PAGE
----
patients, who are compassionate enough and
patient enough to hear their worries and who
6 Tinnitus 'll:lday/ September 1998
take the time to educate their patients and their
families, can provide TRT effectively.
I will be attending one of the courses in
Baltimore in the near future but this is in the
spirit of thoroughness and sincere interest in
this topic. Perhaps the message to ENT physi-
cians should be, if you don't have 80% or greater
success, learn from those with experience why
this might be.
Michael T Thixido, M.D., Family Ear;
Nose & Throat Physicians, Limestone Medical
Center, 1941 Limestone Rd., Suite #103,
Wilmington, DE 19808, 302/998-0300
n July 1995, I overpressurized my left middle
ear while trying to equalize underwater.
Immediately thereafter and ever since I
have had a high-frequency ringing in my ear.
Consultation with physicians at the time resulted
in a prognosis of one of two things happening:
either the ringing would go away, or I would
have to live with it. After three years of living
with it I obtained some literature from the
American Tinnitus Association and decided to
seek out a specialist.
The masker I now wear gives me a degree
of control that I never had before. The "shhh"
sound made by the device is certainly easier to
live with than the "eeee" that my ear produces
on its own. The ability to increase or decrease
the volume of the masker allows me to adjust
the contrast between the two sounds. I can
choose to hear a blend of the two sounds or I
can completely drown out my tinnitus sound
and bear only "shhh." Bedtime used to be the
time that my tinnitus annoyed me the most, but
now I can decide what sound I want to hear
when falling asleep. There is already a residual
soothing effect from the masker that makes the
ringing less noticeable even when I'm not wear-
ing it.
I hope you will relate my experience to other
patients so that they might be encouraged in
their struggle with this condition.
Neil A. Best, 1400 S. Joyce St., ffl511,
Arlington, VA 22202, 703/979-0169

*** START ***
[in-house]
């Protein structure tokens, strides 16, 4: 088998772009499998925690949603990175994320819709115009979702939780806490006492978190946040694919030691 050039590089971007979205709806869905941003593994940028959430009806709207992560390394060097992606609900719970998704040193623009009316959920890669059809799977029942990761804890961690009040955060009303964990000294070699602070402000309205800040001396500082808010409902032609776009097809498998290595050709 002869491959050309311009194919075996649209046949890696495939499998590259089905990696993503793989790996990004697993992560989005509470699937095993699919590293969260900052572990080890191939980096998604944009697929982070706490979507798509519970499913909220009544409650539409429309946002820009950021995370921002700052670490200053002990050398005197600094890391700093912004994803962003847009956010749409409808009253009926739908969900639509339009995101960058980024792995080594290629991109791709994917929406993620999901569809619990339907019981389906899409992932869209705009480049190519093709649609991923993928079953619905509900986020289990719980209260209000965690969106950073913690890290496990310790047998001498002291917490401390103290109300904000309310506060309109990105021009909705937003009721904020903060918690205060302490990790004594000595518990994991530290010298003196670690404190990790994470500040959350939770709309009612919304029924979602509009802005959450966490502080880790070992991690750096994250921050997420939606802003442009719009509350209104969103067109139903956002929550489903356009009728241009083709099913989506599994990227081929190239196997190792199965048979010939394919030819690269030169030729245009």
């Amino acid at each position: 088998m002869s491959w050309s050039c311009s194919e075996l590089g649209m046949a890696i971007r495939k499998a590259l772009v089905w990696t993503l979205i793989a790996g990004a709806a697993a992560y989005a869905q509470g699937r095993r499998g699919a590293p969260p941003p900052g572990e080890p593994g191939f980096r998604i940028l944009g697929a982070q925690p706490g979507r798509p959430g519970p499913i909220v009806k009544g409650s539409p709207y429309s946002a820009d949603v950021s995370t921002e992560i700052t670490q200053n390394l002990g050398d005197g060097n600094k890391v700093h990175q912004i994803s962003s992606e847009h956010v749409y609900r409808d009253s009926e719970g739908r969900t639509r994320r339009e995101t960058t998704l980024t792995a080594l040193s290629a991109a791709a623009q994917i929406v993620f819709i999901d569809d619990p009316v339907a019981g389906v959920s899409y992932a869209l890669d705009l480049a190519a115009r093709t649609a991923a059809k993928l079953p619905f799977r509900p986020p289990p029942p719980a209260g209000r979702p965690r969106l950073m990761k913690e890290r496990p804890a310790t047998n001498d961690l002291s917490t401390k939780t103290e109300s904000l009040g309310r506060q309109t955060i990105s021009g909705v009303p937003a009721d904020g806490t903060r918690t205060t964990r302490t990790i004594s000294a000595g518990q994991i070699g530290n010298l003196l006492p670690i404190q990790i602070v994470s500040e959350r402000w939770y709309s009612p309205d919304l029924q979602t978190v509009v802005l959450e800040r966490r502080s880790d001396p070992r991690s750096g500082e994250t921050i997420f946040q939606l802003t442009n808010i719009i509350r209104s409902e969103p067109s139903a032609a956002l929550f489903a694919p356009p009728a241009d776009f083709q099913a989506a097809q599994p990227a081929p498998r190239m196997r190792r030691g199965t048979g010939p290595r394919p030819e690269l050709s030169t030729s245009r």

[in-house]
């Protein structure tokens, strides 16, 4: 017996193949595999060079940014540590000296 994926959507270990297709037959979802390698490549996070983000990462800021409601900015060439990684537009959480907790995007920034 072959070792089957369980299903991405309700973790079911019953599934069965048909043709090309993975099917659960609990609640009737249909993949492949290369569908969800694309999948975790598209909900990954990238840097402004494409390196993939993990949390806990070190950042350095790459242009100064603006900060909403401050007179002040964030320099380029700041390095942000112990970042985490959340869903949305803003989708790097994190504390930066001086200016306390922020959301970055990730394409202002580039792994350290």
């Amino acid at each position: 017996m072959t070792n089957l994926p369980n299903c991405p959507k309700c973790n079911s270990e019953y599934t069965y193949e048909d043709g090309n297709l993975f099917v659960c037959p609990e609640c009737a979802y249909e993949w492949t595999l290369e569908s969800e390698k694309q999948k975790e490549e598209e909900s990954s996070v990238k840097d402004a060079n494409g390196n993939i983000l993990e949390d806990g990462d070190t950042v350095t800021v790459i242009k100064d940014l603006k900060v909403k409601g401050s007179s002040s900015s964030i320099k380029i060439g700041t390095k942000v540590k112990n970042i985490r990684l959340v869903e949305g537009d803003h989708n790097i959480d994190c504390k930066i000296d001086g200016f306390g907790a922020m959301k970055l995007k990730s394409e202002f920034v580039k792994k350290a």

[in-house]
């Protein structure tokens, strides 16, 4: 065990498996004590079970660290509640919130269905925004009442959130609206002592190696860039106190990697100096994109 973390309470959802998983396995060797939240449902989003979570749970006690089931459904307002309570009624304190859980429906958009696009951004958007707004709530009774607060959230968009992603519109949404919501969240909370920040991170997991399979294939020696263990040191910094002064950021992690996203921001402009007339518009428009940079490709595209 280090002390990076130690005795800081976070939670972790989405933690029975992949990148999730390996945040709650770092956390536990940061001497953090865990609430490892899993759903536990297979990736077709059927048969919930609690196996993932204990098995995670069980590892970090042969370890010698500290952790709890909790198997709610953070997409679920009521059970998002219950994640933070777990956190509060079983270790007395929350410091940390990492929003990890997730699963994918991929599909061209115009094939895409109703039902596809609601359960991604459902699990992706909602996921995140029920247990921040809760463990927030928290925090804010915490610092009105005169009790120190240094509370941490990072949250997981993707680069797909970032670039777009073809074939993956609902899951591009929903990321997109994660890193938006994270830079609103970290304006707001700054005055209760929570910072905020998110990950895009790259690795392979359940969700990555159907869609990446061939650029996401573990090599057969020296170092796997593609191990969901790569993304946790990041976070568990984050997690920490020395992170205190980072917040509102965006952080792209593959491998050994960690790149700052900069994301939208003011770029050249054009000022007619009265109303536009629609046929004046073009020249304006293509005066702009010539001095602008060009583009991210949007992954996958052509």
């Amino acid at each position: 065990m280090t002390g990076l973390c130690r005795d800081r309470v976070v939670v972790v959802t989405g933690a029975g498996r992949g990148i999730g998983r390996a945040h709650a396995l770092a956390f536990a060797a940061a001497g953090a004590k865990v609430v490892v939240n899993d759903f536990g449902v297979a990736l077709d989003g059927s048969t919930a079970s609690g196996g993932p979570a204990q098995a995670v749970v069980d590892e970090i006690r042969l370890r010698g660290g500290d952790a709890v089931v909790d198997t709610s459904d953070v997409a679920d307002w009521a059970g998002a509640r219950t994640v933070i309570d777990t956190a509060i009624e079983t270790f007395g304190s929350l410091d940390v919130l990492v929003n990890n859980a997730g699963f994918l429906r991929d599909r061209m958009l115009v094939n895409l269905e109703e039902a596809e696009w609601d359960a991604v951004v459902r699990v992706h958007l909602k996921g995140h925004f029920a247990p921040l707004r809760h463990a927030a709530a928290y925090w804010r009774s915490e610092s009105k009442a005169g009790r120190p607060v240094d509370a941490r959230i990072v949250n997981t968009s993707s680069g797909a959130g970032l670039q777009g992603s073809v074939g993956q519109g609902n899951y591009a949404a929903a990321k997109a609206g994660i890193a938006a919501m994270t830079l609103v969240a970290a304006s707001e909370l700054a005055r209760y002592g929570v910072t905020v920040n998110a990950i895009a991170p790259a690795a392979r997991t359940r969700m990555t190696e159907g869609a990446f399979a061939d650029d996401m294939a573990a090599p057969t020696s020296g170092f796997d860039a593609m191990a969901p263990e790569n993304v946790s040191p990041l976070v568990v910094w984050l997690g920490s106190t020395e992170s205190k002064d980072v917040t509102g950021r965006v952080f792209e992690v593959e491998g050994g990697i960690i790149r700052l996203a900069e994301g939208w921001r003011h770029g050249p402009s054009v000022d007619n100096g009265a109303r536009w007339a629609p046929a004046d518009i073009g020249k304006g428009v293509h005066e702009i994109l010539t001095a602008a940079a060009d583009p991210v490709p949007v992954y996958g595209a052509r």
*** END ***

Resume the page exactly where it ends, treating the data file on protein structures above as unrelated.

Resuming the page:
n his "Questions and Answers" column in the
June 1998 Tinnitus Tbday, Dr. Vernon men-
tions that 25 dB is the loudest tinnitus he has
ever measured. I hope that readers will not
misinterpret this finding, which refers to the tin-
nitus decibel level over the threshold of hearing
ATA's New Board Members
Gary P Jacobson, Ph.D.,
Director, Division of Audiology,
Henry Ford Hospital & Medical
Center, 2799 W: Grand Blvd.,
Detroit, MI 48202-2689,
313/8 76-3280
Dr. Jacobson writes:
I became interested in t inni-
tus during the development
of a grant eight years ago. It
Gary P. Jacobson, Ph.D. became clear to me then that
there were few clinical centers that existed
solely to manage the millions of patients with
severe and disabling tinnitus. I am still dis-
mayed that although hearing loss, dizziness, ear
pain, and tinnitus are symptoms of ear disease,
all but tinnitus are discussed in detail in most
graduate programs in audiology. Because of this,
I have spent much time over the past seven
years lecturing in the area of tinnitus.
Due largely to the combined efforts of the
ATA and contemporary research scientists, there
has been significant progress made over the past
10 years in the understanding of physiological
mechanisms underlying tinnitus and in the
management of this disorder. My goals are for
the ATA to continue to support these endeavors,
to continue to lobby Congress to fund tinnitus
research, and to continue their superb efforts
informing the patient community of the fruits of
this research.
I accept this appointment in an attempt to
better represent to the Board the views of clini-
cians who are engaged in the management of